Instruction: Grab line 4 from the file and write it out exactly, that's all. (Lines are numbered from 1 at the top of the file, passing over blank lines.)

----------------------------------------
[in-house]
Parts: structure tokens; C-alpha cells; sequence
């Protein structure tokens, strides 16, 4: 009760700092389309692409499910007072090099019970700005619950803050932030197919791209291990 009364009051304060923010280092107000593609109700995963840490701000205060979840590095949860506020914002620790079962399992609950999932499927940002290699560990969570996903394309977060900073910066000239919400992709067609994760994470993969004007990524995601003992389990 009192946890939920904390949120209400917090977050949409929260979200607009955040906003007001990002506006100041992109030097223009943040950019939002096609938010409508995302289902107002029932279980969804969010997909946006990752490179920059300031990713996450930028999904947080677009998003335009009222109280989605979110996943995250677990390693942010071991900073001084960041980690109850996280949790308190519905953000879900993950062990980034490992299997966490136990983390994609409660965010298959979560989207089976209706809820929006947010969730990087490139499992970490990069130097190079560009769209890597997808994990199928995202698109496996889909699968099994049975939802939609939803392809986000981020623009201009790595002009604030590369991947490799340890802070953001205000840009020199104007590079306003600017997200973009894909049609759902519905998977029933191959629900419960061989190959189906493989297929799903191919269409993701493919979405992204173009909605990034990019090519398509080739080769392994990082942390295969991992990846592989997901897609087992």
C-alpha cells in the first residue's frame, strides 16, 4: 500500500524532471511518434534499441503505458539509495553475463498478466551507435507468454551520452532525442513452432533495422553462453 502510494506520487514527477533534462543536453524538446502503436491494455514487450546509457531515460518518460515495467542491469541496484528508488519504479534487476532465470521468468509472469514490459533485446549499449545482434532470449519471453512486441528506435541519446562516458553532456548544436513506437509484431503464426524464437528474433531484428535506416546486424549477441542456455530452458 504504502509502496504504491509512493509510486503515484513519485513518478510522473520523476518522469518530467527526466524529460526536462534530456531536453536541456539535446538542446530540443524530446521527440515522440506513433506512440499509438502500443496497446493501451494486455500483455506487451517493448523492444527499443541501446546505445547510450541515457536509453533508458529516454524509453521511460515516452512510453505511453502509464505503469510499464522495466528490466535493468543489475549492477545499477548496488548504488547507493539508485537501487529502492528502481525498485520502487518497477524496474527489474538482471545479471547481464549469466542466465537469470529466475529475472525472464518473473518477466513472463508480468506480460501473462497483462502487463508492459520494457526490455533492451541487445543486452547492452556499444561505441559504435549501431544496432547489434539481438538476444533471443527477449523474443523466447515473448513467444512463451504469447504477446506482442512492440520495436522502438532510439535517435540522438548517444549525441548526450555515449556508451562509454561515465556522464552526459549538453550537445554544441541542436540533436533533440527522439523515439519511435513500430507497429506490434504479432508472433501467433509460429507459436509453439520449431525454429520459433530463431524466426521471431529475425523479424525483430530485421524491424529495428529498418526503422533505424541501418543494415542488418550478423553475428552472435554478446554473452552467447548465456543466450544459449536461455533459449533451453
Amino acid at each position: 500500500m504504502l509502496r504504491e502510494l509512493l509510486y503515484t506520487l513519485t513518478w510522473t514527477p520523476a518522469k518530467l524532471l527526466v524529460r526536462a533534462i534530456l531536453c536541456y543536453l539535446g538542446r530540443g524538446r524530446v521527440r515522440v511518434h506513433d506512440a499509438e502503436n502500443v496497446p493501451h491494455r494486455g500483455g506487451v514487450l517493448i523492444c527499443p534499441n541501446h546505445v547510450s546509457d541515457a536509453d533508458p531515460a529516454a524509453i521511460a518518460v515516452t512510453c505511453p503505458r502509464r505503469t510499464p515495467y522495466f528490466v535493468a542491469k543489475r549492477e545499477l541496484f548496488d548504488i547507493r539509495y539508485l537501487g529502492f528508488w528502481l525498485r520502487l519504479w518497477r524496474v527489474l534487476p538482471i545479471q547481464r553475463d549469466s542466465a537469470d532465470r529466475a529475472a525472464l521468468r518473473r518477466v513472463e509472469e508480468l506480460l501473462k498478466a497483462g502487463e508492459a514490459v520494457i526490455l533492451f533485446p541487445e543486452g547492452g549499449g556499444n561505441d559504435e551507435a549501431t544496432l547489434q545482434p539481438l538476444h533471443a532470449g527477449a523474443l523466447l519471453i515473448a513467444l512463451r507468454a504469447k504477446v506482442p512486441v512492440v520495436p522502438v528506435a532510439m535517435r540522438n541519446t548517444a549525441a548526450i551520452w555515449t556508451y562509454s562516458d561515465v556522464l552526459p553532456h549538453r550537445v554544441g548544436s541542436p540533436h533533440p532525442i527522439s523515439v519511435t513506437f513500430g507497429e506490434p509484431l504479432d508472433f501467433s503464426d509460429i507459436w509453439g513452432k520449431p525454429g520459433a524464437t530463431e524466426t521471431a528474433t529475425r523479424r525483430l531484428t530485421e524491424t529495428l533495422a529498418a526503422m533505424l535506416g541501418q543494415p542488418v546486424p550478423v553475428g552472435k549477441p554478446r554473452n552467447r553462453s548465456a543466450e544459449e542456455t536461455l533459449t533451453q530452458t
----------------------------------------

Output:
C-alpha cells in the first residue's frame, strides 16, 4: 500500500524532471511518434534499441503505458539509495553475463498478466551507435507468454551520452532525442513452432533495422553462453 502510494506520487514527477533534462543536453524538446502503436491494455514487450546509457531515460518518460515495467542491469541496484528508488519504479534487476532465470521468468509472469514490459533485446549499449545482434532470449519471453512486441528506435541519446562516458553532456548544436513506437509484431503464426524464437528474433531484428535506416546486424549477441542456455530452458 504504502509502496504504491509512493509510486503515484513519485513518478510522473520523476518522469518530467527526466524529460526536462534530456531536453536541456539535446538542446530540443524530446521527440515522440506513433506512440499509438502500443496497446493501451494486455500483455506487451517493448523492444527499443541501446546505445547510450541515457536509453533508458529516454524509453521511460515516452512510453505511453502509464505503469510499464522495466528490466535493468543489475549492477545499477548496488548504488547507493539508485537501487529502492528502481525498485520502487518497477524496474527489474538482471545479471547481464549469466542466465537469470529466475529475472525472464518473473518477466513472463508480468506480460501473462497483462502487463508492459520494457526490455533492451541487445543486452547492452556499444561505441559504435549501431544496432547489434539481438538476444533471443527477449523474443523466447515473448513467444512463451504469447504477446506482442512492440520495436522502438532510439535517435540522438548517444549525441548526450555515449556508451562509454561515465556522464552526459549538453550537445554544441541542436540533436533533440527522439523515439519511435513500430507497429506490434504479432508472433501467433509460429507459436509453439520449431525454429520459433530463431524466426521471431529475425523479424525483430530485421524491424529495428529498418526503422533505424541501418543494415542488418550478423553475428552472435554478446554473452552467447548465456543466450544459449536461455533459449533451453